• JOURNAL ARTICLE
    Homsy J, Zaidi S, Shen Y, Ware JS, Samocha KE, Karczewski KJ, DePalma SR, McKean D, Wakimoto H, Gorham J, Jin SC, Deanfield J, Giardini A, Porter GA, Kim R, Bilguvar K, Lopez-Giraldez F, Tikhonova I, Mane S, Romano-Adesman A, Qi H, Vardarajan B, Ma L, Daly M, Roberts AE, Russell MW, Mital S, Newburger JW, Gaynor JW, Breitbart RE, Iossifov I, Ronemus M, Sanders SJ, Kaltman JR, Seidman JG, Brueckner M, Gelb BD, Goldmuntz E, Lifton RP, Seidman CE, Chung WK, Homsy J, Zaidi S, Shen Y, Ware JS, Samocha KE, Karczewski KJ, DePalma SR, McKean D, Wakimoto H, Gorham J, Jin SC, Deanfield J, Giardini A, Porter GA, Kim R, Bilguvar K, López-Giráldez F, Tikhonova I, Mane S, Romano-Adesman A, Qi H, Vardarajan B, Ma L, Daly M, Roberts AE, Russell MW, Mital S, Newburger JW, Gaynor JW, Breitbart RE, Iossifov I, Ronemus M, Sanders SJ, Kaltman JR, Seidman JG, Brueckner M, Gelb BD, Goldmuntz E, Lifton RP, Seidman CE, Chung WK, Homsy J, Zaidi S, Shen Y, Ware JS, Samocha KE, Karczewski KJ, DePalma SR, McKean D, Wakimoto H, Gorham J, Jin SC, Deanfield J, Giardini A, Porter GA, Kim R, Bilguvar K, López-Giráldez F, Tikhonova I, Mane S, Romano-Adesman A, Qi H, Vardarajan B, Ma L, Daly M, Roberts AE, Russell MW, Mital S, Newburger JW, Gaynor JW, Breitbart RE, Iossifov I, Ronemus M, Sanders SJ, Kaltman JR, Seidman JG, Brueckner M, Gelb BD, Goldmuntz E, Lifton RP, Seidman CE, Chung WK, Homsy J, Zaidi S, Shen Y, Ware JS, Samocha KE, Karczewski KJ, DePalma SR, McKean D, Wakimoto H, Gorham J, Jin SC, Deanfield J, Giardini A, Porter GA, Kim R, Bilguvar K, Lopez-Giraldez F, Tikhonova I, Mane S, Romano-Adesman A, Qi H, Vardarajan B, Ma L, Daly M, Roberts AE, Russell MW, Mital S, Newburger JW, Gaynor JW, Breitbart RE, Iossifov I, Ronemus M, Sanders SJ, Kaltman JR, Seidman JG, Brueckner M, Gelb BD, Goldmuntz E, Lifton RP, Seidman CE, Chung WK, Homsy J, Zaidi S, Shen Y, Ware JS, Samocha KE, Wakimoto H, Gorham J, Chih Jin S, Deanfield J, Giardini A, Porter Jr GA, Kim R, Bilguvar K, Lopez F, Tikhonova I, Maet al., 2015,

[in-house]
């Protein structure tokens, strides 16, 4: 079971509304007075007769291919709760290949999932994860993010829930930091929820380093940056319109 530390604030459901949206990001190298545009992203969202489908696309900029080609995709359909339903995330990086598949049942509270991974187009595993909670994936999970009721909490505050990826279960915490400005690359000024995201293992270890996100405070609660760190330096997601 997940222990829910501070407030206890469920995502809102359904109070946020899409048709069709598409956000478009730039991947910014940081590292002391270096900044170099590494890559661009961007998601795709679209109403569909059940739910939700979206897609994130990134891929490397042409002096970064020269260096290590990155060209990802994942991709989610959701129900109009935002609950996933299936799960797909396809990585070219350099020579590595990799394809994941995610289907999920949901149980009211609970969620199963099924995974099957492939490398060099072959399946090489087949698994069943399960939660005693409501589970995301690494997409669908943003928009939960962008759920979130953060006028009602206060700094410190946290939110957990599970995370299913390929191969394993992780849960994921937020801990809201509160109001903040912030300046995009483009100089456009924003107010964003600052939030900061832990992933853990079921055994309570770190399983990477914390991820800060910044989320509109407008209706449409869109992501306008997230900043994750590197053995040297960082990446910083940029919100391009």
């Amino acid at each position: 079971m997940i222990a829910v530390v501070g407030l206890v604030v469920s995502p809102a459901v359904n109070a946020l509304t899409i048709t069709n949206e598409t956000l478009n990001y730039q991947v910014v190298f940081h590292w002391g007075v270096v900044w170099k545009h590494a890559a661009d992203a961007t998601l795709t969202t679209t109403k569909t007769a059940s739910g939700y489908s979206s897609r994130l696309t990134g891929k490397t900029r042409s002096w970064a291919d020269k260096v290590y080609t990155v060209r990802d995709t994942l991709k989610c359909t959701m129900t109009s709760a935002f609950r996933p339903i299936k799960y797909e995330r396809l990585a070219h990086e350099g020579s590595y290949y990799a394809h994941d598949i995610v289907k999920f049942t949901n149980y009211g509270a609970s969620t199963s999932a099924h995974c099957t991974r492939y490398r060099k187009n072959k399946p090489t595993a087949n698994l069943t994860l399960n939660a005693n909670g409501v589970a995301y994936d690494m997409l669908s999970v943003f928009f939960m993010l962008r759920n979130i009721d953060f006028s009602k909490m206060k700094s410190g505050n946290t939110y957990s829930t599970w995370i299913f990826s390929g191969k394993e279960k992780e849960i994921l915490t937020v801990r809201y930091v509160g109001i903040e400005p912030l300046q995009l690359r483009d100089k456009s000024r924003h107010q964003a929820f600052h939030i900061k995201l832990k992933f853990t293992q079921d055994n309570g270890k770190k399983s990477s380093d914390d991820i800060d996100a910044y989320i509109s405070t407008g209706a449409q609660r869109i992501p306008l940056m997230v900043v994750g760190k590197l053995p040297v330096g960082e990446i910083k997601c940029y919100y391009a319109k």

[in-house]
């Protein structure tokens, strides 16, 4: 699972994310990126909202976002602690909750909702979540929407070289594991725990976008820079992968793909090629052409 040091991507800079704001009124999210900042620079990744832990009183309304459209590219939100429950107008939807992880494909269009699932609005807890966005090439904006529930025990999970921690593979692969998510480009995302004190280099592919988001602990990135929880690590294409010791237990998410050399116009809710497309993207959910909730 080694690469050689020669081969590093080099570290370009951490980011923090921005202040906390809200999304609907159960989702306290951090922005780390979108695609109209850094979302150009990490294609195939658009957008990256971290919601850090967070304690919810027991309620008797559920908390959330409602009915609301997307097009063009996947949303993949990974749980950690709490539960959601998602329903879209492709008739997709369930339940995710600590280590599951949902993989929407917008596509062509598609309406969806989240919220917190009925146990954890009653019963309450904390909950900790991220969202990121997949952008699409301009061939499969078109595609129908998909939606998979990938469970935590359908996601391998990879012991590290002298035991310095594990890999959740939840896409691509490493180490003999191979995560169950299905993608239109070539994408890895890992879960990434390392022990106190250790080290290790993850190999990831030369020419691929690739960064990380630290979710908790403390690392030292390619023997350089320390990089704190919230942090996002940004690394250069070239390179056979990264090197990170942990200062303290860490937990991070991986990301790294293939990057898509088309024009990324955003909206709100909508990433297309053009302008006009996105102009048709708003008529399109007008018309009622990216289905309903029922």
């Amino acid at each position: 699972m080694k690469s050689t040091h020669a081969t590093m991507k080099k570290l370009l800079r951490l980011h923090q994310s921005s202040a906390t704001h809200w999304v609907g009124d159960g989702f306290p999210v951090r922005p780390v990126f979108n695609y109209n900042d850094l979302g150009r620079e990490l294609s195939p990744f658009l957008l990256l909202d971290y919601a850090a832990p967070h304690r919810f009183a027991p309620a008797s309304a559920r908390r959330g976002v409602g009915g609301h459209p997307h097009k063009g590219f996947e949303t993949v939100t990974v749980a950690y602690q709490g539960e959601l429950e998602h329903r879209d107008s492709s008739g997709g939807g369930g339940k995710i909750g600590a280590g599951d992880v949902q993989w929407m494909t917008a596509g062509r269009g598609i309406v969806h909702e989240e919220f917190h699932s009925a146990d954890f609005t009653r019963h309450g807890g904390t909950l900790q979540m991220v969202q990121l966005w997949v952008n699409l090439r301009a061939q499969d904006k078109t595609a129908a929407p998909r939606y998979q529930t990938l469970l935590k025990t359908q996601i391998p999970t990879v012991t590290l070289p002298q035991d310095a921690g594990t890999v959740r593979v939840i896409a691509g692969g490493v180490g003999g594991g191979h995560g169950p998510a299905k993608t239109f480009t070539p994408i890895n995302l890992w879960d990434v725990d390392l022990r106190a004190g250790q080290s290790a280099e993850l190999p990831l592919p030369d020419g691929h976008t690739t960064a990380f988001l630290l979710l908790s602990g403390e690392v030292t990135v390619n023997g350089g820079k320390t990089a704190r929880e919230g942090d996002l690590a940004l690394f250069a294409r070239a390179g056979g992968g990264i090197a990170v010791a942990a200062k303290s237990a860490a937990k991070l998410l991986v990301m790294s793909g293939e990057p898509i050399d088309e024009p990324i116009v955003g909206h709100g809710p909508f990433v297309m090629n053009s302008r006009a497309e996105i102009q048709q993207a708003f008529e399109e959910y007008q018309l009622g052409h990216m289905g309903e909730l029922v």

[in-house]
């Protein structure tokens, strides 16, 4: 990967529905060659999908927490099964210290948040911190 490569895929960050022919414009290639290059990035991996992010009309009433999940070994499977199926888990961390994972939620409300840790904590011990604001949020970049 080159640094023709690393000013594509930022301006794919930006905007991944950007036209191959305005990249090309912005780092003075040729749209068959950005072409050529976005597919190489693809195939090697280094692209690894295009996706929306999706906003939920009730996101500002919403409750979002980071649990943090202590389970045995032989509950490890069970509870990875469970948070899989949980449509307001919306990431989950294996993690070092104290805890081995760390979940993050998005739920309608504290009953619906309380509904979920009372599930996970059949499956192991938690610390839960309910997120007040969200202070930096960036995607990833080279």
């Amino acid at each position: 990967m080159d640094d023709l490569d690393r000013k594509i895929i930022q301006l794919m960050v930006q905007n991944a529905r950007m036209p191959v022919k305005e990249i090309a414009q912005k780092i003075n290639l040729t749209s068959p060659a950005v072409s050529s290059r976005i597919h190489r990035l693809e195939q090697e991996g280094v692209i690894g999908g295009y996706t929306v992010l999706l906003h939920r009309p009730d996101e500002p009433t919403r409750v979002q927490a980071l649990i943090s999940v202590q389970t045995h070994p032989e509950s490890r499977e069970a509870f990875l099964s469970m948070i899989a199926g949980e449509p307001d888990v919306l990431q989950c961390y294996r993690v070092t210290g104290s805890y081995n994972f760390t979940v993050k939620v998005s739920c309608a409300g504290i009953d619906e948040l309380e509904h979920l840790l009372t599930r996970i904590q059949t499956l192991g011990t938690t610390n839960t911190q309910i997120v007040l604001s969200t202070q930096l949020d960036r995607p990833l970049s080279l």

De novo mutations in congenital heart disease with neurodevelopmental and other congenital anomalies

    , SCIENCE, Vol: 350, Pages: 1262-1266, ISSN: 0036-8075

    Congenital heart disease (CHD) patients have an increased prevalence of extracardiac congenital anomalies (CAs) and risk of neurodevelopmental disabilities (NDDs). Exome sequencing of 1213 CHD parent-offspring trios identified an excess of protein-damaging de novo mutations, especially in genes highly expressed in the developing heart and brain. These mutations accounted for 20% of patients with CHD, NDD, and CA but only 2% of patients with isolated CHD. Mutations altered genes involved in morphogenesis, chromatin modification, and transcriptional regulation, including multiple mutations in RBFOX2, a regulator of mRNA splicing. Genes mutated in other cohorts examined for NDD were enriched in CHD cases, particularly those with coexisting NDD. These findings reveal shared genetic contributions to CHD, NDD, and CA and provide opportunities for improved prognostic assessment and early therapeutic intervention in CHD patients.

  • JOURNAL ARTICLE
    Roberts AM, Ware JS, Herman DS, Schafer S, Baksi J, Bick AG, Buchan RJ, Walsh R, John S, Wilkinson S, Mazzarotto F, Felkin LE, Gong S, L MacArthur JA, Cunningham F, Flannick J, Gabriel SB, Altshuler DM, Macdonald PS, Heinig M, Keogh AM, Hayward CS, Banner NR, Pennell DJ, O'Regan DP, San TR, de Marvao A, W Dawes TJ, Gulati A, Birks EJ, Yacoub MH, Radke M, Gotthardt M, Wilson JG, O'Donnell CJ, Prasad SK, Barton PJ, Fatkin D, Hubner N, Seidman JG, Seidman CE, Cook SA, Roberts AM, Ware JS, Herman DS, Schafer S, Baksi J, Bick AG, Buchan RJ, Walsh R, John S, Wilkinson S, Mazzarotto F, Felkin LE, Gong S, MacArthur JAL, Cunningham F, Flannick J, Gabriel SB, Altshuler DM, Macdonald PS, Heinig M, Keogh AM, Hayward CS, Banner NR, Pennell DJ, O'Regan DP, San TR, De Marvao A, Dawes TJW, Gulati A, Birks EJ, Yacoub MH, Radke M, Gotthardt M, Wilson JG, O'Donnell CJ, Prasad SK, Barton PJR, Fatkin D, Hubner N, Seidman JG, Seidman CE, Cook SA, Roberts AM, Ware JS, Herman DS, Schafer S, Baksi J, Bick AG, Buchan RJ, Walsh R, John S, Wilkinson S, Mazzarotto F, Felkin LE, Gong S, MacArthur JAL, Cunningham F, Flannick J, Gabriel SB, Altshuler DM, Macdonald PS, Heinig M, Keogh AM, Hayward CS, Banner NR, Pennell DJ, O'Regan DP, San TR, de Marvao A, Dawes TJW, Gulati A, Birks EJ, Yacoub MH, Radke M, Gotthardt M, Wilson JG, O'Donnell CJ, Prasad SK, Barton PJR, Fatkin D, Hubner N, Seidman JG, Seidman CE, Cook SA, Roberts AM, Ware JS, Herman DS, Schafer S, Baksi J, Bick AG, Buchan RJ, Walsh R, John S, Wilkinson S, Mazzarotto F, Felkin LE, Gong S, Macarthur JAL, Cunningham F, Flannick J, Gabriel SB, Altshuler DM, MacDonald PS, Heinig M, Keogh AM, Hayward CS, Banner NR, Pennell DJ, O'Regan DP, San TR, De Marvao A, Dawes TJW, Gulati A, Birks EJ, Yacoub MH, Radke M, Gotthardt M, Wilson JG, O'Donnell CJ, Prasad SK, Barton PJR, Fatkin D, Hubner N, Seidman JG, Seidman CE, Cook SA, Roberts AM, Ware JS, Herman DS, Schafer S, Baksi J, Bick AG, Buchan RJ, Walsh R, John S, Wilkinson S, Mazzarotto F, Felkinet al., 2015,

    Integrated allelic, transcriptional, and phenomic dissection of the cardiac effects of titin truncations in health and disease.

    , Sci Transl Med, Vol: 7, Pages: 270ra6-270ra6, ISSN: 1946-6234